There is nothing as deceptive as an obvious fact.
The first thing they teach you at journalism school is that a story about a dog biting a person isn’t really a news story at all. Man bites dog – now that’s a story.
So the story we ran yesterday that Travis Perkins is interested in buying some of the Wolseley businesses should they come up for sale is very much in the former category.
Of course TP are going to be interested in buying some of the Build Center branches. Who wouldn’t be? The independent merchant sector often lumps all the nationals together and can be somewhat disparaging but there are some great branches and great people at Build Center in useful locations which would fit nicely with just about any other merchant business.
And of course TP are likely to be interested in Encon – who wouldn’t be interested in a distribution business that focuses on the insulation market with the increasing emphasis from every corner on energy and carbon emission saving? Especially if there also happened to be a complementary business, called, say CCF, currently in the portfolio.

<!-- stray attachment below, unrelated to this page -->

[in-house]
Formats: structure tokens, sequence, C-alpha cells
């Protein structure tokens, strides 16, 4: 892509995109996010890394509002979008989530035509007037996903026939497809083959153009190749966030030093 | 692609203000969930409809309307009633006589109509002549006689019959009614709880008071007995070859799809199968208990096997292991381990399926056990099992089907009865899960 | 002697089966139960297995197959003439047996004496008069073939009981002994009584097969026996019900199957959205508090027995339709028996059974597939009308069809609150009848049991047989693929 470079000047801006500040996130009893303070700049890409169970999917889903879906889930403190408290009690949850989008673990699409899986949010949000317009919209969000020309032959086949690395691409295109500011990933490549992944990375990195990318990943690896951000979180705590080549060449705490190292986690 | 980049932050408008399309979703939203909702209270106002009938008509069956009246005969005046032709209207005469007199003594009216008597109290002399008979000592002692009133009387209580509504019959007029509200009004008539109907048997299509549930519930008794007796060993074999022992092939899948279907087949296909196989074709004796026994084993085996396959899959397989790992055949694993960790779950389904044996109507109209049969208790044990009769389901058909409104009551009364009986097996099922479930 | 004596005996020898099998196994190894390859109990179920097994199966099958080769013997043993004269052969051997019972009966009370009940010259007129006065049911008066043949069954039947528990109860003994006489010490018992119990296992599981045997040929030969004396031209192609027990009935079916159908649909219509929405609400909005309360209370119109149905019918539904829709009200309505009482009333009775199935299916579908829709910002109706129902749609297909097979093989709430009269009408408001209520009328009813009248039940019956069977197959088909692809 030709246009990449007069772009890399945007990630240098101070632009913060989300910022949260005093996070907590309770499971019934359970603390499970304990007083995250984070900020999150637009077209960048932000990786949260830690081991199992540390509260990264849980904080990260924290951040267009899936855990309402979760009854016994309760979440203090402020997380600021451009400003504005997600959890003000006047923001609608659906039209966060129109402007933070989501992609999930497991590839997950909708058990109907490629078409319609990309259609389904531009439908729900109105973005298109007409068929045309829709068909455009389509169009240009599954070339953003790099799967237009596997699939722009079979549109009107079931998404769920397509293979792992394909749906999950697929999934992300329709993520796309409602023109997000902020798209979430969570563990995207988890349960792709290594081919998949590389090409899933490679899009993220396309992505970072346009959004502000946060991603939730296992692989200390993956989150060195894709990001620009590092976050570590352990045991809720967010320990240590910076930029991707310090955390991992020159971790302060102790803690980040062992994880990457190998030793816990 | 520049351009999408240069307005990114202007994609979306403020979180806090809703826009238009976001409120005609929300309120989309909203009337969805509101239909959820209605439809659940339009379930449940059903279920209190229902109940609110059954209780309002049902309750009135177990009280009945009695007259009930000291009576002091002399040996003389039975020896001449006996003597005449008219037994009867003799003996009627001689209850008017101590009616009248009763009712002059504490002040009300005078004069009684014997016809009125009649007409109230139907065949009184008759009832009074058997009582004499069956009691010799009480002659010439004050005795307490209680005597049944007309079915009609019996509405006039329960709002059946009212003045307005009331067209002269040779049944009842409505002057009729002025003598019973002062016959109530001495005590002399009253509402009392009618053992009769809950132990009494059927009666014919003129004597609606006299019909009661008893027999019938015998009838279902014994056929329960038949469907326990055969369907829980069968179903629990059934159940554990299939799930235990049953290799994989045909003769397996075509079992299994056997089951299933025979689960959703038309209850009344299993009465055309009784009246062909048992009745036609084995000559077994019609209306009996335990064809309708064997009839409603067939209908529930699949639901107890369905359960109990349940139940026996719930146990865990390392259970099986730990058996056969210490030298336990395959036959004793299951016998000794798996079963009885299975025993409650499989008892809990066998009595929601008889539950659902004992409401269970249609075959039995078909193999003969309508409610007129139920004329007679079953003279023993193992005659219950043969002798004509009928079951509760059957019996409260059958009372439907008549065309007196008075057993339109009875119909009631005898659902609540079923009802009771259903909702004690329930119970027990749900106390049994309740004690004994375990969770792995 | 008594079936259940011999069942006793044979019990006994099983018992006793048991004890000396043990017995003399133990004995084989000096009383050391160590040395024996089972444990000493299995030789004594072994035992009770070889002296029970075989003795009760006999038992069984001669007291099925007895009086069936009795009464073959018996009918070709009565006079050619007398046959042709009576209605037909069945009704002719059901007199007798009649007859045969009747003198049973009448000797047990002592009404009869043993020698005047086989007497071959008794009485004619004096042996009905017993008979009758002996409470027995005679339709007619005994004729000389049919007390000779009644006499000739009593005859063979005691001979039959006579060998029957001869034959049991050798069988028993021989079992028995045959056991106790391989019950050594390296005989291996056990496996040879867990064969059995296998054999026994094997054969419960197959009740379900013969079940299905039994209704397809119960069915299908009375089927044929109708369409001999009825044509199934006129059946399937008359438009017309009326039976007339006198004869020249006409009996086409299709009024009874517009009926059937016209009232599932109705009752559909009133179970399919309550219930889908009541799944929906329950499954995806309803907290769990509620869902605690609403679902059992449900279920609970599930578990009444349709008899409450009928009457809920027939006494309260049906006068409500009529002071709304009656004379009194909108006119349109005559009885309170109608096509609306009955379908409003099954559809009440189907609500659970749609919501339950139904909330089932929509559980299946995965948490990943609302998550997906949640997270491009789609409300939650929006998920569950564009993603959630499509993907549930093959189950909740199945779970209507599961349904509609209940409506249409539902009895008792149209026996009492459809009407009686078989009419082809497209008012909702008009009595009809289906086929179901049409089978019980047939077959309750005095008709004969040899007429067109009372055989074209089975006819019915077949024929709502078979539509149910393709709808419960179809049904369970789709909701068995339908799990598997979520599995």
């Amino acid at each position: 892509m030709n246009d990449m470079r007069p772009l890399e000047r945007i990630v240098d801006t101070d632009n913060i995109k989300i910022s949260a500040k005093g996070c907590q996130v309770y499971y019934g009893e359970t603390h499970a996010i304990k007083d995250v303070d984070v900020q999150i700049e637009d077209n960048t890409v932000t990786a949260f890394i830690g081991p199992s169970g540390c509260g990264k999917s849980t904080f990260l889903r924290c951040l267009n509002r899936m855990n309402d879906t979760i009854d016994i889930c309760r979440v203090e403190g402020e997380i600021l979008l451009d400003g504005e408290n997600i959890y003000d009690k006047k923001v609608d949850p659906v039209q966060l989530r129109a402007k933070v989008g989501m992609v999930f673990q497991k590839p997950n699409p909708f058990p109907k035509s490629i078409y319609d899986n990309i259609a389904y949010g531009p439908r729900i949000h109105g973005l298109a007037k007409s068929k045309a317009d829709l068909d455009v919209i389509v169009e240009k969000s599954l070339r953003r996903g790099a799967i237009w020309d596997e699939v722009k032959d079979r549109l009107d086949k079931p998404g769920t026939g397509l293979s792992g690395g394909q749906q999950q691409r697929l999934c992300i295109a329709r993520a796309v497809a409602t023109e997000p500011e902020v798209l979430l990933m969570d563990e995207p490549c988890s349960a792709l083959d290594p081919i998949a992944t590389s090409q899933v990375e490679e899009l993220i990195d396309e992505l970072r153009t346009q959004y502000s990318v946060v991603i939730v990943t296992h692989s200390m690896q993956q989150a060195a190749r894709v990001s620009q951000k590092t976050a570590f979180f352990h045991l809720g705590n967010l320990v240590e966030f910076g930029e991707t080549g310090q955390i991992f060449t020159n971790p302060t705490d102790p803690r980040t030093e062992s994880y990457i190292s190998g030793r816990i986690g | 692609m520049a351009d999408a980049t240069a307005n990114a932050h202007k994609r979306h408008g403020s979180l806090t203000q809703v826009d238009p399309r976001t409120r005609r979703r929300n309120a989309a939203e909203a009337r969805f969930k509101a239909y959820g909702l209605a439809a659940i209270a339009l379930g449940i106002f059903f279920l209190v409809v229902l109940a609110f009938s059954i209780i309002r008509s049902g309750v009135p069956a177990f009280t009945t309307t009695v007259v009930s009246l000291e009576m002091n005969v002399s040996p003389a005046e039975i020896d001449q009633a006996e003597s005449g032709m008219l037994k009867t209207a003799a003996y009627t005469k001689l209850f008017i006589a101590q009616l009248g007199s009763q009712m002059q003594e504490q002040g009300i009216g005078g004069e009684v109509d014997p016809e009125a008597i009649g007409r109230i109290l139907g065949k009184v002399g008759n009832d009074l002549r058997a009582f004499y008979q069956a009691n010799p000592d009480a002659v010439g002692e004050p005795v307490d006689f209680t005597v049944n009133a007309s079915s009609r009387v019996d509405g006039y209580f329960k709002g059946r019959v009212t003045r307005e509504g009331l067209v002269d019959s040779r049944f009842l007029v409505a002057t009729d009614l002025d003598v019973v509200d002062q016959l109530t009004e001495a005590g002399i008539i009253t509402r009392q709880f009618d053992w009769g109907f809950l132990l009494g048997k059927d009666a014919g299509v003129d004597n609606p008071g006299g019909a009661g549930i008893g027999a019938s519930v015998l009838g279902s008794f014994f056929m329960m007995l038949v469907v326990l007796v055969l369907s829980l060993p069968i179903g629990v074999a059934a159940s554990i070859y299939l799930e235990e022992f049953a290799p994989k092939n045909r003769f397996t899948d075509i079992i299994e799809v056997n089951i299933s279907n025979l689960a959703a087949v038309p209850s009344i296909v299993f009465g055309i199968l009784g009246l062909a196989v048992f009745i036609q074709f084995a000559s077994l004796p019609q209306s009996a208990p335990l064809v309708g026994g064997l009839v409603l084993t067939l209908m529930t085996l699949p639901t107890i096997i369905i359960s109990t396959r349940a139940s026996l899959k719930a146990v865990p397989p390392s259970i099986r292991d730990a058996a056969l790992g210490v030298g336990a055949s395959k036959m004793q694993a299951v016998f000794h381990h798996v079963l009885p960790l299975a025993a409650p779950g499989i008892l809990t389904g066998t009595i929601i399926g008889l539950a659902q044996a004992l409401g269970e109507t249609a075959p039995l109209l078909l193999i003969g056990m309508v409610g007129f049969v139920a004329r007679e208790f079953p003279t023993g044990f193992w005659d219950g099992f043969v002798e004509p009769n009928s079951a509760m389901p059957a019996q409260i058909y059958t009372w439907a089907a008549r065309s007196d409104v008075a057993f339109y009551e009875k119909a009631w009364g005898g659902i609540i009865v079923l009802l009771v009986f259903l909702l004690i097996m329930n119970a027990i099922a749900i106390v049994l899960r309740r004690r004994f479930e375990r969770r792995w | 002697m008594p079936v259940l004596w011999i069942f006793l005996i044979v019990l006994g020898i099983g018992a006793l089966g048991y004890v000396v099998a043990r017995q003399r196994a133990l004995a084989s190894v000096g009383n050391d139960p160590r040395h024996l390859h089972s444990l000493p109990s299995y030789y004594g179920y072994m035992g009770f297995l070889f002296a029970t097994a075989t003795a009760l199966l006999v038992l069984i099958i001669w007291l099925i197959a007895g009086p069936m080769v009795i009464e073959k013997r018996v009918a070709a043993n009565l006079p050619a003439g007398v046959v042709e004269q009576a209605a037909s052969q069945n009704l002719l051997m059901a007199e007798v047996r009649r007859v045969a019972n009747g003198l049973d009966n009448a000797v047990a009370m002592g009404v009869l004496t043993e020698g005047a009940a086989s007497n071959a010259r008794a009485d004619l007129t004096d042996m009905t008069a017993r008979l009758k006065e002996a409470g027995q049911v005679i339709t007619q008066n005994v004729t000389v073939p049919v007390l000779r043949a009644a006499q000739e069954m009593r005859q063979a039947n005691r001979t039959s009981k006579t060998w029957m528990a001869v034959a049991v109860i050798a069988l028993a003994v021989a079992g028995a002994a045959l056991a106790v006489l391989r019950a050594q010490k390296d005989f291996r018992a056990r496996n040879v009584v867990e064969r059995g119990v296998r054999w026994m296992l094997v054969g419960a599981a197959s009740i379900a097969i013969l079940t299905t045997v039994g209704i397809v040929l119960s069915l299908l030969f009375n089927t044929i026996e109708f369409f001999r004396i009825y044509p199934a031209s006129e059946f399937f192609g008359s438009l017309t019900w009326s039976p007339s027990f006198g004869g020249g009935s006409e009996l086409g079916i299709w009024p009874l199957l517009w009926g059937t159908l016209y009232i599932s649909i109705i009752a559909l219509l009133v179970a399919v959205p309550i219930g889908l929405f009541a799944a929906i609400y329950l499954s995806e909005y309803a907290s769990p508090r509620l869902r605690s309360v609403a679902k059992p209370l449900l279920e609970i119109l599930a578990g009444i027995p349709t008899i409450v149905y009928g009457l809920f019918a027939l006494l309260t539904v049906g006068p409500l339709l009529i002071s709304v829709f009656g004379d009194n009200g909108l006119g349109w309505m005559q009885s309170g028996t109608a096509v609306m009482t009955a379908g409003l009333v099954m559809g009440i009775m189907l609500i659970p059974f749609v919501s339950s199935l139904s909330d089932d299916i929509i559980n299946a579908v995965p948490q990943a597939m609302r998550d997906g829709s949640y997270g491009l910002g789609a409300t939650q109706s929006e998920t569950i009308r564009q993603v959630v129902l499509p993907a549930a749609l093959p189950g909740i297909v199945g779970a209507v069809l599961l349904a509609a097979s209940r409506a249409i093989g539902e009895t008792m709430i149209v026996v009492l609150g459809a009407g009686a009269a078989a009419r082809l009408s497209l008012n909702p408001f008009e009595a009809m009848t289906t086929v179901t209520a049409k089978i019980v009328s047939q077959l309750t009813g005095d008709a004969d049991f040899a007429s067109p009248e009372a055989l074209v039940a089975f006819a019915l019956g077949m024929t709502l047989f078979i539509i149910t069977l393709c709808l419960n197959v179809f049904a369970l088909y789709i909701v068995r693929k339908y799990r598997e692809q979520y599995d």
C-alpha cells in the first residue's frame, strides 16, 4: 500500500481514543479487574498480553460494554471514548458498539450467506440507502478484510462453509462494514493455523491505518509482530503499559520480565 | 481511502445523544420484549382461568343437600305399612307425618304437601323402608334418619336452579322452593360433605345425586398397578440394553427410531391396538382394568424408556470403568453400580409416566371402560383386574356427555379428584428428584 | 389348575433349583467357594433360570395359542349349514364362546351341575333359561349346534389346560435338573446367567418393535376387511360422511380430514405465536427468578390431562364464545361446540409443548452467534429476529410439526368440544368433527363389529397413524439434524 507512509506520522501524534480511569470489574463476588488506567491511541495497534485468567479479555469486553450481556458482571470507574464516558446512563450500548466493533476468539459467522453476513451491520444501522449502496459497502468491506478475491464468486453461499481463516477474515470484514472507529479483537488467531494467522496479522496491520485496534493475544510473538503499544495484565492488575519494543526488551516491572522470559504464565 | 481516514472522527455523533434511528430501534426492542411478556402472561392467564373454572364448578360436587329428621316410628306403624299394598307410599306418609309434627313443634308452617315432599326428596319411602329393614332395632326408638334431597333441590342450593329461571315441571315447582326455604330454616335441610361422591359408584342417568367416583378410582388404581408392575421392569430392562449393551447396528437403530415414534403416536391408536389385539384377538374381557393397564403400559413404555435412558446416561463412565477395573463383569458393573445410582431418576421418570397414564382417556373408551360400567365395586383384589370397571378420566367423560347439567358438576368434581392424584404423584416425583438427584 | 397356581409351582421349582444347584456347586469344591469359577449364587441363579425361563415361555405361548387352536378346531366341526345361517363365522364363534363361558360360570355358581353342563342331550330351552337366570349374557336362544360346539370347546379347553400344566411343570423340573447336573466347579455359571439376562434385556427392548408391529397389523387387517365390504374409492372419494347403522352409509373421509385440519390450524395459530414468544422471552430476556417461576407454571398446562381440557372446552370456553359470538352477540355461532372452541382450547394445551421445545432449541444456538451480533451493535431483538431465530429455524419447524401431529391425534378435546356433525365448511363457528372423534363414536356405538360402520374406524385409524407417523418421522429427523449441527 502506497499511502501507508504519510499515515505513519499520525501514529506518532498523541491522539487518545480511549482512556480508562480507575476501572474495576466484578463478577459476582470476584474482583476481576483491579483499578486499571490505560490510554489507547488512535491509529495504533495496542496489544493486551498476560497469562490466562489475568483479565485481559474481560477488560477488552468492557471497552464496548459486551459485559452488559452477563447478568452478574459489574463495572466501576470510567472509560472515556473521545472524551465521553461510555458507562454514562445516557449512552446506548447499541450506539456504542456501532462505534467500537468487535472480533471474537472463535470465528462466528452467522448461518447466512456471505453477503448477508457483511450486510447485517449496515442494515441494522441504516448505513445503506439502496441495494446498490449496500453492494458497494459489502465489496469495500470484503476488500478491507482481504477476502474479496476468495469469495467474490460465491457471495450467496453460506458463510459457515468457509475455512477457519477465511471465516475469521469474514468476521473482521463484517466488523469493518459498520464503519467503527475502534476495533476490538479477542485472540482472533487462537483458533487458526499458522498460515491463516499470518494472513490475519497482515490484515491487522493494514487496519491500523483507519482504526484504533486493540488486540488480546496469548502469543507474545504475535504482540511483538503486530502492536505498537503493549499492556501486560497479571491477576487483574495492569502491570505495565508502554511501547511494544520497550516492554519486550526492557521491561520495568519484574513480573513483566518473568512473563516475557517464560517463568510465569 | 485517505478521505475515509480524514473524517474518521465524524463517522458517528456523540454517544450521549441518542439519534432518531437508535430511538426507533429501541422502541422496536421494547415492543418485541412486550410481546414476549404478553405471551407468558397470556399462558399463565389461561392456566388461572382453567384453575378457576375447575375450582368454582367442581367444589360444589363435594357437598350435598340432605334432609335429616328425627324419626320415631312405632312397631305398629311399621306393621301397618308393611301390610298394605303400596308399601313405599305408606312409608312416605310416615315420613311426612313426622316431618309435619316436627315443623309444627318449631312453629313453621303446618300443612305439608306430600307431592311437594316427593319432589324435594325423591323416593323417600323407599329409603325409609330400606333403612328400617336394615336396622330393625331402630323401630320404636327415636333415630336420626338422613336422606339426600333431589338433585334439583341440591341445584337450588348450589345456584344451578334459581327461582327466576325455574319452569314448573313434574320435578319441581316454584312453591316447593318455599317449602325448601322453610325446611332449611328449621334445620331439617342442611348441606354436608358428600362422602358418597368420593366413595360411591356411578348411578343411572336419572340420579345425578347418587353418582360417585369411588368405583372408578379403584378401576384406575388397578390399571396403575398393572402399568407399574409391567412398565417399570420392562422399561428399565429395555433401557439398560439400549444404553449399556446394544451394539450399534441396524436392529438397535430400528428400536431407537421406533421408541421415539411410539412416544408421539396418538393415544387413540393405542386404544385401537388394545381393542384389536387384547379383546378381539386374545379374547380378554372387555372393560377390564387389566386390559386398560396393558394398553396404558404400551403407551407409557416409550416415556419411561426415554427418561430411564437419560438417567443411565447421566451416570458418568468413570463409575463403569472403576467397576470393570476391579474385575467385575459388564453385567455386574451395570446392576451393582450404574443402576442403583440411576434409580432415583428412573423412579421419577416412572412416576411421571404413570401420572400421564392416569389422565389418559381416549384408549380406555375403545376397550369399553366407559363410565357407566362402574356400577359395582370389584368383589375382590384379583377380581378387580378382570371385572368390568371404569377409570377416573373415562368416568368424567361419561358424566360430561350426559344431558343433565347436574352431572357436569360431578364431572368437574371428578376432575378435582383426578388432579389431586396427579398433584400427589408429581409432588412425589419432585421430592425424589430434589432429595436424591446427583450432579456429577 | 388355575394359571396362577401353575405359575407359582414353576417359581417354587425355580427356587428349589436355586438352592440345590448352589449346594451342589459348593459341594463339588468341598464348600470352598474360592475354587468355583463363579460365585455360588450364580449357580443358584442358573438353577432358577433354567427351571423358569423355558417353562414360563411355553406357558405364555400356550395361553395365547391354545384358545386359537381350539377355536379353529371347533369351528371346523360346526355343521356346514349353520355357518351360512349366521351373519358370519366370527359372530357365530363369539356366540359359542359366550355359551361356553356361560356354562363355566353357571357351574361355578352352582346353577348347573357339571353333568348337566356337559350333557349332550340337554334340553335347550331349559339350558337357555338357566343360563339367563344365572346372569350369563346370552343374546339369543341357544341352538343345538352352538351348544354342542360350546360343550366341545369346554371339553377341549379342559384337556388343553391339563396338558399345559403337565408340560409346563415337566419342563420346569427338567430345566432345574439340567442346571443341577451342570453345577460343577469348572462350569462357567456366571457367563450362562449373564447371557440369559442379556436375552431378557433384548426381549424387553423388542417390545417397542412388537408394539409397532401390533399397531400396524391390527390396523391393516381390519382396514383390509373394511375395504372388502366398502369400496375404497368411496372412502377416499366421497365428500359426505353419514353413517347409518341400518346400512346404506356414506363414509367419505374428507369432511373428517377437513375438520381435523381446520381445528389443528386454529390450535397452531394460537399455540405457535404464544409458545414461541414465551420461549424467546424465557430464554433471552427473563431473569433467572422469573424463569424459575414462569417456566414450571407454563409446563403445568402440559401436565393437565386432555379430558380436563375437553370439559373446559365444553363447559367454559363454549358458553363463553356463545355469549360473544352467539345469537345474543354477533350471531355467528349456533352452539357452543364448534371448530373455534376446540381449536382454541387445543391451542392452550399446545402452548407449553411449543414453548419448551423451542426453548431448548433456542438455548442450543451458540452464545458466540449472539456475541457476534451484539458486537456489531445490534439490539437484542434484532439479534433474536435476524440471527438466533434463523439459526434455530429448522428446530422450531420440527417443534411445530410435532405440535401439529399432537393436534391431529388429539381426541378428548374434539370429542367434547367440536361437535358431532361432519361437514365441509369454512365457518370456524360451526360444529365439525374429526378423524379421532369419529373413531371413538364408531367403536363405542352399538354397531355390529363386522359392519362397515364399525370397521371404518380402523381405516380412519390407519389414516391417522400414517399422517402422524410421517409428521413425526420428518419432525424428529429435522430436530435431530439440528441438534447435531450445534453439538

Of course all this speculation could just as easily be applied to any other merchanting business with complementary brands or businesses and an eye for future growth. The spotlight has fallen on Travis because they popped their corporate head over the parapet when they agreed to purchase BSS.
In fact, I would go so far as to say that anyone running a merchant business who has the cash and the inclination to expand and who doesn’t have a good old look at any business that comes up for sale isn’t really doing the job properly.
Mind you, this does all hinge on Wolseley actually putting the relevant businesses up for sale. There has been a lot of media speculation about which bits might be for the chop and, although CEO Ian Meakins has said he won’t dilly-dally around if the decision to sell has to be made, he also said that it could take up to two years. I know at least two parties other parties who are very keen to take Build Center on but so far, Wolseley are hanging onto it.
And then again, if all the talk about a double dip recession proves in any way accurate, we’ve all got rather more to worry about.